So Many Oreos

Photo+Courtesy+of%3A+Hannah+Abner

Photo Courtesy of: Hannah Abner

Lily Maki and Hannah Abner

Oreo cookies can predict your personality. Kraft did a study of 2,000 Oreo eaters and it revealed that if you dunk them in milk, you are energetic, adventurous, and social. If you twist them apart, you are emotional, artistic, and trendy. And if you bite them, you are easygoing, self confident, and optimistic. Studies show 84 percent of men bite the Oreo, 41 percent of women twist it apart. Everyone seems to have their preferred method of eating this tasty cookie.

Nabisco released the first Oreos on March 6, 1912, which is now known as National Oreo Day. The first Oreos were sold for 30 cents a pound in a New York bakery and came in two flavors — the original and lemon meringue. Since their release, Oreos have been the top selling cookie .

Today, there are more than 40 known flavors in the U.S. alone and the cookies are available in more than 100 countries worldwide.

The original Oreo cream filling was actually made with lard but today it’s made of sugar, palm and/or canola oil, high fructose corn syrup, soy lecithin and artificial flavor.

Where the name Oreo came from is a great mystery. Even Nabisco dosen’t know. Some believe that it came from the French word for gold, “or,”  because that was the original package color. Others think it came from the design of the cookie. O-creamO.

Blueberry pie, waffles and syrup, root beer float, jelly doughnut, and watermelon are just some of the weird and funky flavors Nabisco has to offer. They have also made more predictable ones like mint, lemon, double stuffed, and Reese’s peanut butter cup. Candy cane and gingerbread are released for the winter seasons and candy corn, pumpkin spice, and caramel apple come out in the fall.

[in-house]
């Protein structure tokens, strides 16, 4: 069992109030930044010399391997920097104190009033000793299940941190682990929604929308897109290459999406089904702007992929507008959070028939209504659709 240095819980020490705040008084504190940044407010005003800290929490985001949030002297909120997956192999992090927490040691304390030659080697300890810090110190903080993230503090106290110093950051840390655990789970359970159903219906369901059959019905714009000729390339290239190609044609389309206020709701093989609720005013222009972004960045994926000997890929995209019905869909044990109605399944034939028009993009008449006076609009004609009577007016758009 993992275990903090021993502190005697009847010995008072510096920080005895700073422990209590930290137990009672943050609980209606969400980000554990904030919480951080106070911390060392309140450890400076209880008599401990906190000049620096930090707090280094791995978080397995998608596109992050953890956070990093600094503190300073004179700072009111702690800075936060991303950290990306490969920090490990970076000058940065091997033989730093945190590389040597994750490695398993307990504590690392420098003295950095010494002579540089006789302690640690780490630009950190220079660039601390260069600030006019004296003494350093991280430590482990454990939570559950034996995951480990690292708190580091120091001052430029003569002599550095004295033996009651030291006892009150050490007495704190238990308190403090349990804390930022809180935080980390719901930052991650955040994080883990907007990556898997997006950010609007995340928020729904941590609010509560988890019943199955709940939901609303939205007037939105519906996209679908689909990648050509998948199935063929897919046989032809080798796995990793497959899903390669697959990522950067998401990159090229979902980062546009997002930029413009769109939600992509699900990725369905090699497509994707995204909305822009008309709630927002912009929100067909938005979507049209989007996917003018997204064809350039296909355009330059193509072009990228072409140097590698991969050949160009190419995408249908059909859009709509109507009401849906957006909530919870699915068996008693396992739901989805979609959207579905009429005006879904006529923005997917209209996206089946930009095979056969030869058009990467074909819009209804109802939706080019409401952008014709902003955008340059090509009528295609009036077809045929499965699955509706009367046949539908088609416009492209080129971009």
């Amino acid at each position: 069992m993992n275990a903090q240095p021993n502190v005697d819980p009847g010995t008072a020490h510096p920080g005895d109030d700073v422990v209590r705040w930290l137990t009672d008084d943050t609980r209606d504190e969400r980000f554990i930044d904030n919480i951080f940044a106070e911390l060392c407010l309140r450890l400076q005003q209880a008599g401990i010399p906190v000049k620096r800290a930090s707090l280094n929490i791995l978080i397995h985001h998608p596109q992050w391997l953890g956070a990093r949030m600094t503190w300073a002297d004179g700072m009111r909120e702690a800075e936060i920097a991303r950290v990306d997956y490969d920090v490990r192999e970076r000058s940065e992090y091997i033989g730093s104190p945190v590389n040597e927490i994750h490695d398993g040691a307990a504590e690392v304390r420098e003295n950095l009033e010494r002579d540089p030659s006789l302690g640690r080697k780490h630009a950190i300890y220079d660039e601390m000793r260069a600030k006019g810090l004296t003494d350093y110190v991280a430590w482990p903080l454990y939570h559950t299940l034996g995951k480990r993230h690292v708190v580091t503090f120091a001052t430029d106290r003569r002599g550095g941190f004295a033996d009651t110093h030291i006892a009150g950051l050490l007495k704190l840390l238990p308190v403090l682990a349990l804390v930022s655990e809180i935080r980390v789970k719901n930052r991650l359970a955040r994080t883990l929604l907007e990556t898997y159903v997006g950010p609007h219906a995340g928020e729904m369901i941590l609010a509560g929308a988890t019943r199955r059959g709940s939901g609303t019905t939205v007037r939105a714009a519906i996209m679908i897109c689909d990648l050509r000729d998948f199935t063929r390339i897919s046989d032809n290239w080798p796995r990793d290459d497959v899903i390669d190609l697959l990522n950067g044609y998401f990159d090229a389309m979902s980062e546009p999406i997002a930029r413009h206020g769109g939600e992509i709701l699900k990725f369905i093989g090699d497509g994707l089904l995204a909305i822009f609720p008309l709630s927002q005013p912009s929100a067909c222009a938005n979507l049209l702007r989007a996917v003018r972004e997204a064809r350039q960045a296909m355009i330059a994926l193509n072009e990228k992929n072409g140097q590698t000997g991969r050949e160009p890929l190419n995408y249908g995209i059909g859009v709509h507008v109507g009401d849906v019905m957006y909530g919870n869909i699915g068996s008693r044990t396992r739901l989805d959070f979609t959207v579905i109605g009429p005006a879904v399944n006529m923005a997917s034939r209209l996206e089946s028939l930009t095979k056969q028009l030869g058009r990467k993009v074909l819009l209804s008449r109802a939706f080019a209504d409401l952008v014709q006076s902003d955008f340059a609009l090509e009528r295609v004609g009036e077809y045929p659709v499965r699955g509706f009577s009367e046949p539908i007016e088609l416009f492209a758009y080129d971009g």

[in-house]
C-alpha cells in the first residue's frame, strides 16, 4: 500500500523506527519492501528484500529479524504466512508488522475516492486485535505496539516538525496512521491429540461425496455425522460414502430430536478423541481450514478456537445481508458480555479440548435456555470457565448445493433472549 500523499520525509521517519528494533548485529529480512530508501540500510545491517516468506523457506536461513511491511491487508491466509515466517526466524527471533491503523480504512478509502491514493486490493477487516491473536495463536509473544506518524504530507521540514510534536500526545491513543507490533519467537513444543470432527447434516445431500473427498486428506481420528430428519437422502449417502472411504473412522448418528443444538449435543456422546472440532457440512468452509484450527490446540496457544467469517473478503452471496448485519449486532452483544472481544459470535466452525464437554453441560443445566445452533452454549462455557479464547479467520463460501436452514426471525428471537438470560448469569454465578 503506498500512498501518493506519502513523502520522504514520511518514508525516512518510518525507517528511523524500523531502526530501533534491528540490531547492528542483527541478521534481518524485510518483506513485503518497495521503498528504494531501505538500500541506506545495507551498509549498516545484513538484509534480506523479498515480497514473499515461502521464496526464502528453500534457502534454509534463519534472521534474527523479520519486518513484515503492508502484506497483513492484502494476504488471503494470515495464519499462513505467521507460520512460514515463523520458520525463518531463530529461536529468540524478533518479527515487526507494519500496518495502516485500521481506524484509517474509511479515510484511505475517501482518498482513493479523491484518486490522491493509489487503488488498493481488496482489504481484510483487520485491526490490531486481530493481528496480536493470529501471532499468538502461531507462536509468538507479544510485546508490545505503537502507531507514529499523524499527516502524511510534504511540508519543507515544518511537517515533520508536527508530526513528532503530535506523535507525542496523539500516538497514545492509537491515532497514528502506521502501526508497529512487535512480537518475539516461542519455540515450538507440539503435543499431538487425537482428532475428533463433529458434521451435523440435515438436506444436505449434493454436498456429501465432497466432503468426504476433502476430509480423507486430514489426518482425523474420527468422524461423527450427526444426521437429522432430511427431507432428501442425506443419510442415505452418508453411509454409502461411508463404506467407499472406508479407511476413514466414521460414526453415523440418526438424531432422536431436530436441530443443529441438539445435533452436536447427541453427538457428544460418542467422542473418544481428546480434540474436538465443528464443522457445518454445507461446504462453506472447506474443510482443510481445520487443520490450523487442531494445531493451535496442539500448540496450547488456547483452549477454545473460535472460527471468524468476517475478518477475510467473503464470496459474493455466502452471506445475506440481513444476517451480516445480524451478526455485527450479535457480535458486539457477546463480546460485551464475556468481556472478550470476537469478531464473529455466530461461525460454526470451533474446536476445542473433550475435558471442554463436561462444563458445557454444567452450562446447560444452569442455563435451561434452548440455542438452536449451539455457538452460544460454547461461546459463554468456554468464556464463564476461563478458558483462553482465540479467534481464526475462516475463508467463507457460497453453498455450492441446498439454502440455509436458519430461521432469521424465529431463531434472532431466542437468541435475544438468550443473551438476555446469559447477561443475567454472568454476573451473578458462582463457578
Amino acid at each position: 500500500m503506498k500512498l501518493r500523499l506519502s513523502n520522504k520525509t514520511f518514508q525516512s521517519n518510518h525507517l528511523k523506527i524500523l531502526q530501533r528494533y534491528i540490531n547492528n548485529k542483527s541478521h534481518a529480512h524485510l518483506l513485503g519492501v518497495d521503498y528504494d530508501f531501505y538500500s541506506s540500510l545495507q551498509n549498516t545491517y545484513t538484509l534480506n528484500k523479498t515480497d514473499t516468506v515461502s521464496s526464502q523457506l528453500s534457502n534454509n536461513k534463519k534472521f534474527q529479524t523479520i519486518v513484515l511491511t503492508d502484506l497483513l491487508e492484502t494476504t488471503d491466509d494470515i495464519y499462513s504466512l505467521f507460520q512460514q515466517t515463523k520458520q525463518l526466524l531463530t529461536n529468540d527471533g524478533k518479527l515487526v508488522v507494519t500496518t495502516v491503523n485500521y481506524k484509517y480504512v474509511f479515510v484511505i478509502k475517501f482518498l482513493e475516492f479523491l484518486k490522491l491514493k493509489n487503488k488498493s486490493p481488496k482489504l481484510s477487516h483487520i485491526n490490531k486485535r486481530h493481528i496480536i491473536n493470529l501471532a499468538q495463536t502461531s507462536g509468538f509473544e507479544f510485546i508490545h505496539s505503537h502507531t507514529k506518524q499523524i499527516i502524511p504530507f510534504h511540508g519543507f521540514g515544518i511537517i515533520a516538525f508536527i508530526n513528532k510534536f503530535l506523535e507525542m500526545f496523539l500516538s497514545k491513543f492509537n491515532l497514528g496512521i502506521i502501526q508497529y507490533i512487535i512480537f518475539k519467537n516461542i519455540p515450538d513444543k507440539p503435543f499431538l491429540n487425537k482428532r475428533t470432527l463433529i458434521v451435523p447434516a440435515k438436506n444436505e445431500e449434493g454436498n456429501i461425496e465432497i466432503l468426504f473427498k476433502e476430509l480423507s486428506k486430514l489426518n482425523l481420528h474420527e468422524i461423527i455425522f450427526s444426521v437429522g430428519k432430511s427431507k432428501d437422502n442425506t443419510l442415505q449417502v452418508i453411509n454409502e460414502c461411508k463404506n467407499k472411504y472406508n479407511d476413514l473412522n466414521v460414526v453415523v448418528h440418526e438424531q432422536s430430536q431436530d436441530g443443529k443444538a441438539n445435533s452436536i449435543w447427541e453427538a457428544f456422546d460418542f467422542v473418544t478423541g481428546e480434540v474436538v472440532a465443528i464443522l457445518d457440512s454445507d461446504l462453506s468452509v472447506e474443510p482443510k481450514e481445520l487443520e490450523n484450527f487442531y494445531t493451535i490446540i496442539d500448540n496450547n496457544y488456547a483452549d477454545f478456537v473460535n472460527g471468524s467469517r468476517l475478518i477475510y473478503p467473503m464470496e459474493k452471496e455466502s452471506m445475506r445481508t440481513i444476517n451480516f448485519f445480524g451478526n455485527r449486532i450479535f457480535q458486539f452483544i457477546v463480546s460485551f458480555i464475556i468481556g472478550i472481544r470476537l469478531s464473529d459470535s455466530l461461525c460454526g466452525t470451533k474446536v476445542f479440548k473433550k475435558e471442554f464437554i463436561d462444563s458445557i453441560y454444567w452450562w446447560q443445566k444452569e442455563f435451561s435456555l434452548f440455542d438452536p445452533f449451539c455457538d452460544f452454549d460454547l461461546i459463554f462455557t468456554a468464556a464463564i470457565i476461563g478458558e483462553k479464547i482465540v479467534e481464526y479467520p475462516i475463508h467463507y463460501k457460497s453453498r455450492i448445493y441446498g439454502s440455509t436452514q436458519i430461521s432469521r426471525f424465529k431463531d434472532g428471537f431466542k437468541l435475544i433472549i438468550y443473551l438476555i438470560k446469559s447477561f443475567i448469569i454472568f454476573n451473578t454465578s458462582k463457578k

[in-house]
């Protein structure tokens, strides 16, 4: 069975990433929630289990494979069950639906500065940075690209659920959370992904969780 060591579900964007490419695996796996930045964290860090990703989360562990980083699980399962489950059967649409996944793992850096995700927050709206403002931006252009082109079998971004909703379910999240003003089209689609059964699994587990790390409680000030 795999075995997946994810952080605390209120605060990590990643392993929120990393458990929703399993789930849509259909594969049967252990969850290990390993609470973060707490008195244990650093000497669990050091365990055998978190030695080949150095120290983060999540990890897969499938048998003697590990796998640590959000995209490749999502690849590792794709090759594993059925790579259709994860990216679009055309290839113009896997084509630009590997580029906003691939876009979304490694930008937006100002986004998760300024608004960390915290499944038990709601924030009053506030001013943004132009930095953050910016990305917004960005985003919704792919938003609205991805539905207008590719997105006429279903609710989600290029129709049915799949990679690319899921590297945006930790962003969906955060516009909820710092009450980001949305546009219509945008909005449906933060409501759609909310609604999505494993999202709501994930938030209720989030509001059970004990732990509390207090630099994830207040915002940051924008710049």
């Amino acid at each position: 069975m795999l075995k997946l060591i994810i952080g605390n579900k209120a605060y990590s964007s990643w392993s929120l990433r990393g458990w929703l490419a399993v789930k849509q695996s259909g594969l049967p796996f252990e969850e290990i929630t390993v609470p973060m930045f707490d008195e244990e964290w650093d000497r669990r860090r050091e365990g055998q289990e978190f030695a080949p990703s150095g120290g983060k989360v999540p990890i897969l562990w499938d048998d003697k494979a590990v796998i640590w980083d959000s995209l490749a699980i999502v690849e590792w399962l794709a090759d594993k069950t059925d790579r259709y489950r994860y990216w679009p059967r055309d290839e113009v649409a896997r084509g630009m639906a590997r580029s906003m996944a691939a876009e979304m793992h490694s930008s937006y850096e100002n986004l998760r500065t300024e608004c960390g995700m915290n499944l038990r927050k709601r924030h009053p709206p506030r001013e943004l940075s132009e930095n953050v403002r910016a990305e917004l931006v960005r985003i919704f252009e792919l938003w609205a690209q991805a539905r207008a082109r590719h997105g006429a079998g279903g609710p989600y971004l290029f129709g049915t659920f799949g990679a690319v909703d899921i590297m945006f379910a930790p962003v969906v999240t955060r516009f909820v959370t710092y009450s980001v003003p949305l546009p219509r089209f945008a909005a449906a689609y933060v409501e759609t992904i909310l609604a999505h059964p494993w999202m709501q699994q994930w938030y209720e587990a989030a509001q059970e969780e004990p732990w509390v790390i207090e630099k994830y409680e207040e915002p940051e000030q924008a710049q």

Nabisco has flavored some after people’s favorite candies, like Swedish fish, Peeps, and cotton candy. There are some Oreo flavors that take on different desserts all together like key lime pie, strawberry shortcake, brownie batter, cookie dough, filled cupcake, s’mores, banana split, chocolate covered strawberry, berry burst ice cream, and creamsicle.

In other countries there are even more flavors. Green tea, double fruit orange and mango, double fruit raspberry and blueberry, and strawberry and vanilla, are only sold in China. Argentina takes credit for the dulce de leche, and Oreo x3, which was the inspiration for the triple double stuffed. In Indonesia they sell blueberry ice cream, and orange ice cream Oreos.

It takes 59 minutes to make a single Oreo. Each cookie is baked for exactly 290.6 seconds. No more, no less. The cookie to cream ratio is always 71 percent cookie to 29 percent cream! There are exactly 90 ridges on a single cookie.

There are more than 491 billion Oreos sold to date. Last year alone, Oreos bakeries made 123,000 tons of cream. If all the Oreos ever made were stacked up, they would reach the moon and back five times, or wrap around the equator 381 times! That’s a lot of oreos!

 

Oreo Taste Test!

We decided we needed to hold an Oreo taste test ourselves. We brought the weirdest three Oreo types we could find to the most qualified people we could think of. Our soccer team! We chose apple pie, firework, and red velvet. Seventy percent of the team liked the Firework  — with popping candy in them Oreos better than apple pie and red velvet.  Thirty percent liked the red velvet oreos, and no one really liked the apple pie.

Overall, we were not impressed. The red velvet was strange, and did not taste red velvety. The apple pie did NOT taste like apple pie. And the firework Oreo tasted like a normal oreo except for the candy inside. The popping was very anticlimactic. So if you’re ever at the store, deciding on Oreos, we don’t recommend these ones.

On our own, we tried cookie butter Oreos. We decided that they were the best. They blew the other three out of the water. So if you want to try some different flavors, we recommend cookie butter. But don’t be afraid to stick with the tried and true original flavor!